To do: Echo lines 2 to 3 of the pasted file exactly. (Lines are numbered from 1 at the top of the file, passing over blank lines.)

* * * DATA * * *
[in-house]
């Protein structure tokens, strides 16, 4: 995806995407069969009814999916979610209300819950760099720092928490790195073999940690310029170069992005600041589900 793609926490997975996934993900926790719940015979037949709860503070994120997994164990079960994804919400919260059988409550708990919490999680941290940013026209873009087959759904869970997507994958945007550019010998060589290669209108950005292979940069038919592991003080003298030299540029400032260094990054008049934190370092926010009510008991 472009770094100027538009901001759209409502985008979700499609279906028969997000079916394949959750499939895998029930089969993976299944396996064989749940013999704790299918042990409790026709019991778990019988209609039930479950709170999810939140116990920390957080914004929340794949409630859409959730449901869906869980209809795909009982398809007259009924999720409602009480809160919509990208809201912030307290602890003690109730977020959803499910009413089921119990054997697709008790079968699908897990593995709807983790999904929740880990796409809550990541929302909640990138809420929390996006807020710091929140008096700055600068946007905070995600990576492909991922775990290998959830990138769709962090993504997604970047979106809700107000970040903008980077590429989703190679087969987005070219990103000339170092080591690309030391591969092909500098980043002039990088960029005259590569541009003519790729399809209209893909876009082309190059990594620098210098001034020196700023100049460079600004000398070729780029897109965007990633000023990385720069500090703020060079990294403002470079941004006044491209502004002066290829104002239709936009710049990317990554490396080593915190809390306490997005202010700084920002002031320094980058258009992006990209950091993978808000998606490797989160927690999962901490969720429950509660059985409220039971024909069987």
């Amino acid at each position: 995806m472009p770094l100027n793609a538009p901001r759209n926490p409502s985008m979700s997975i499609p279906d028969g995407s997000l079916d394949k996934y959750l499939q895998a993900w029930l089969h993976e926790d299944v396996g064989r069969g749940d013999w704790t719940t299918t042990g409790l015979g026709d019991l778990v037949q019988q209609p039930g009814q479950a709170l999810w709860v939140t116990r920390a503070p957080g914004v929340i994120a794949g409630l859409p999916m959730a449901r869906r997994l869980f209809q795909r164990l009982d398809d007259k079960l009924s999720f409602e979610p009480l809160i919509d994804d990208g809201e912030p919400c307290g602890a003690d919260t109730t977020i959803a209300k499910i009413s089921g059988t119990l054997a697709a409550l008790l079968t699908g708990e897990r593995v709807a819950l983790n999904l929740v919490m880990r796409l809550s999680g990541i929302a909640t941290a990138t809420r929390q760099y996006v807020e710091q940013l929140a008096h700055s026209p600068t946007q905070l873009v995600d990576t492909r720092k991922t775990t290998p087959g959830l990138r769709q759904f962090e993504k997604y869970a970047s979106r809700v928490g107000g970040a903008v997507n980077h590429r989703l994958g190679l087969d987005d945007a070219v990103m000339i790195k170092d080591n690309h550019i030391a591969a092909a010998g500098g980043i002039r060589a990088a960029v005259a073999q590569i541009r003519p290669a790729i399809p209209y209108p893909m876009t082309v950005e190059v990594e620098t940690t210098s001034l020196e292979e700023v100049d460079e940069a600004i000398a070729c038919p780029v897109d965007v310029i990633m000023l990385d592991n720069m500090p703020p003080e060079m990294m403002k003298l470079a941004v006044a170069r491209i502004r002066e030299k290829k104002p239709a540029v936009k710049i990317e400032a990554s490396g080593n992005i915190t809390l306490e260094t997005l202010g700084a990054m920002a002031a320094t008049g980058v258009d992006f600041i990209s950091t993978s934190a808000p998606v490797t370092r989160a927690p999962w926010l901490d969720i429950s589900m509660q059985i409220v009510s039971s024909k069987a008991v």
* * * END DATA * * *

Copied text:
């Protein structure tokens, strides 16, 4: 995806995407069969009814999916979610209300819950760099720092928490790195073999940690310029170069992005600041589900 793609926490997975996934993900926790719940015979037949709860503070994120997994164990079960994804919400919260059988409550708990919490999680941290940013026209873009087959759904869970997507994958945007550019010998060589290669209108950005292979940069038919592991003080003298030299540029400032260094990054008049934190370092926010009510008991 472009770094100027538009901001759209409502985008979700499609279906028969997000079916394949959750499939895998029930089969993976299944396996064989749940013999704790299918042990409790026709019991778990019988209609039930479950709170999810939140116990920390957080914004929340794949409630859409959730449901869906869980209809795909009982398809007259009924999720409602009480809160919509990208809201912030307290602890003690109730977020959803499910009413089921119990054997697709008790079968699908897990593995709807983790999904929740880990796409809550990541929302909640990138809420929390996006807020710091929140008096700055600068946007905070995600990576492909991922775990290998959830990138769709962090993504997604970047979106809700107000970040903008980077590429989703190679087969987005070219990103000339170092080591690309030391591969092909500098980043002039990088960029005259590569541009003519790729399809209209893909876009082309190059990594620098210098001034020196700023100049460079600004000398070729780029897109965007990633000023990385720069500090703020060079990294403002470079941004006044491209502004002066290829104002239709936009710049990317990554490396080593915190809390306490997005202010700084920002002031320094980058258009992006990209950091993978808000998606490797989160927690999962901490969720429950509660059985409220039971024909069987």
């Amino acid at each position: 995806m472009p770094l100027n793609a538009p901001r759209n926490p409502s985008m979700s997975i499609p279906d028969g995407s997000l079916d394949k996934y959750l499939q895998a993900w029930l089969h993976e926790d299944v396996g064989r069969g749940d013999w704790t719940t299918t042990g409790l015979g026709d019991l778990v037949q019988q209609p039930g009814q479950a709170l999810w709860v939140t116990r920390a503070p957080g914004v929340i994120a794949g409630l859409p999916m959730a449901r869906r997994l869980f209809q795909r164990l009982d398809d007259k079960l009924s999720f409602e979610p009480l809160i919509d994804d990208g809201e912030p919400c307290g602890a003690d919260t109730t977020i959803a209300k499910i009413s089921g059988t119990l054997a697709a409550l008790l079968t699908g708990e897990r593995v709807a819950l983790n999904l929740v919490m880990r796409l809550s999680g990541i929302a909640t941290a990138t809420r929390q760099y996006v807020e710091q940013l929140a008096h700055s026209p600068t946007q905070l873009v995600d990576t492909r720092k991922t775990t290998p087959g959830l990138r769709q759904f962090e993504k997604y869970a970047s979106r809700v928490g107000g970040a903008v997507n980077h590429r989703l994958g190679l087969d987005d945007a070219v990103m000339i790195k170092d080591n690309h550019i030391a591969a092909a010998g500098g980043i002039r060589a990088a960029v005259a073999q590569i541009r003519p290669a790729i399809p209209y209108p893909m876009t082309v950005e190059v990594e620098t940690t210098s001034l020196e292979e700023v100049d460079e940069a600004i000398a070729c038919p780029v897109d965007v310029i990633m000023l990385d592991n720069m500090p703020p003080e060079m990294m403002k003298l470079a941004v006044a170069r491209i502004r002066e030299k290829k104002p239709a540029v936009k710049i990317e400032a990554s490396g080593n992005i915190t809390l306490e260094t997005l202010g700084a990054m920002a002031a320094t008049g980058v258009d992006f600041i990209s950091t993978s934190a808000p998606v490797t370092r989160a927690p999962w926010l901490d969720i429950s589900m509660q059985i409220v009510s039971s024909k069987a008991v």